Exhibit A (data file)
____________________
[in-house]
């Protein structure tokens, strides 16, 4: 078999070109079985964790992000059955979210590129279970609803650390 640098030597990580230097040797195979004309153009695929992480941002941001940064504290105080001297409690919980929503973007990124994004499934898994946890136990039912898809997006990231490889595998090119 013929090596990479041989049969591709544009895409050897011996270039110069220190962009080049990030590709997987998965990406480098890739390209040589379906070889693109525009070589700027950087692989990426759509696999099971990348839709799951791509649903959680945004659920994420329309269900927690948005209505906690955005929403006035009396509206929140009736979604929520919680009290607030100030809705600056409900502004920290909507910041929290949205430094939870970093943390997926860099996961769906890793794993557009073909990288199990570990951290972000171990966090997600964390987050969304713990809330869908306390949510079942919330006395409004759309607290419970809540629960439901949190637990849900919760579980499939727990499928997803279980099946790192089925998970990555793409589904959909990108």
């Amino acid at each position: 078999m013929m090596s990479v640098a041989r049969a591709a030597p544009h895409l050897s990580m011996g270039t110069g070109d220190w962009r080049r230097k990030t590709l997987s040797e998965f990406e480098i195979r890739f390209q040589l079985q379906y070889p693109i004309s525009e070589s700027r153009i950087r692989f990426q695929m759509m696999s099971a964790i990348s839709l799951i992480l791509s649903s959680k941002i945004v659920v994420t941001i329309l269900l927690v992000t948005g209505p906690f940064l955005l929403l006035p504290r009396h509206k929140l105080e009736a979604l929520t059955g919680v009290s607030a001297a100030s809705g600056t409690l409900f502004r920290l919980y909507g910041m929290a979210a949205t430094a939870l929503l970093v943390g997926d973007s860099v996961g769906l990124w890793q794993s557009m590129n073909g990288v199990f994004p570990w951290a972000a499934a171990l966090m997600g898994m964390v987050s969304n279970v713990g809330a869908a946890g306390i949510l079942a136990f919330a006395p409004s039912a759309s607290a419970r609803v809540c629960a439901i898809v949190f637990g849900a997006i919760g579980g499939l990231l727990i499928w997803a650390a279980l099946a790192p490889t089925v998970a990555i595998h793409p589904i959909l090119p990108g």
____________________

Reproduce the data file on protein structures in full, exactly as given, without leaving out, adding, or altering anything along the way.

[in-house]
């Protein structure tokens, strides 16, 4: 078999070109079985964790992000059955979210590129279970609803650390 640098030597990580230097040797195979004309153009695929992480941002941001940064504290105080001297409690919980929503973007990124994004499934898994946890136990039912898809997006990231490889595998090119 013929090596990479041989049969591709544009895409050897011996270039110069220190962009080049990030590709997987998965990406480098890739390209040589379906070889693109525009070589700027950087692989990426759509696999099971990348839709799951791509649903959680945004659920994420329309269900927690948005209505906690955005929403006035009396509206929140009736979604929520919680009290607030100030809705600056409900502004920290909507910041929290949205430094939870970093943390997926860099996961769906890793794993557009073909990288199990570990951290972000171990966090997600964390987050969304713990809330869908306390949510079942919330006395409004759309607290419970809540629960439901949190637990849900919760579980499939727990499928997803279980099946790192089925998970990555793409589904959909990108």
């Amino acid at each position: 078999m013929m090596s990479v640098a041989r049969a591709a030597p544009h895409l050897s990580m011996g270039t110069g070109d220190w962009r080049r230097k990030t590709l997987s040797e998965f990406e480098i195979r890739f390209q040589l079985q379906y070889p693109i004309s525009e070589s700027r153009i950087r692989f990426q695929m759509m696999s099971a964790i990348s839709l799951i992480l791509s649903s959680k941002i945004v659920v994420t941001i329309l269900l927690v992000t948005g209505p906690f940064l955005l929403l006035p504290r009396h509206k929140l105080e009736a979604l929520t059955g919680v009290s607030a001297a100030s809705g600056t409690l409900f502004r920290l919980y909507g910041m929290a979210a949205t430094a939870l929503l970093v943390g997926d973007s860099v996961g769906l990124w890793q794993s557009m590129n073909g990288v199990f994004p570990w951290a972000a499934a171990l966090m997600g898994m964390v987050s969304n279970v713990g809330a869908a946890g306390i949510l079942a136990f919330a006395p409004s039912a759309s607290a419970r609803v809540c629960a439901i898809v949190f637990g849900a997006i919760g579980g499939l990231l727990i499928w997803a650390a279980l099946a790192p490889t089925v998970a990555i595998h793409p589904i959909l090119p990108g």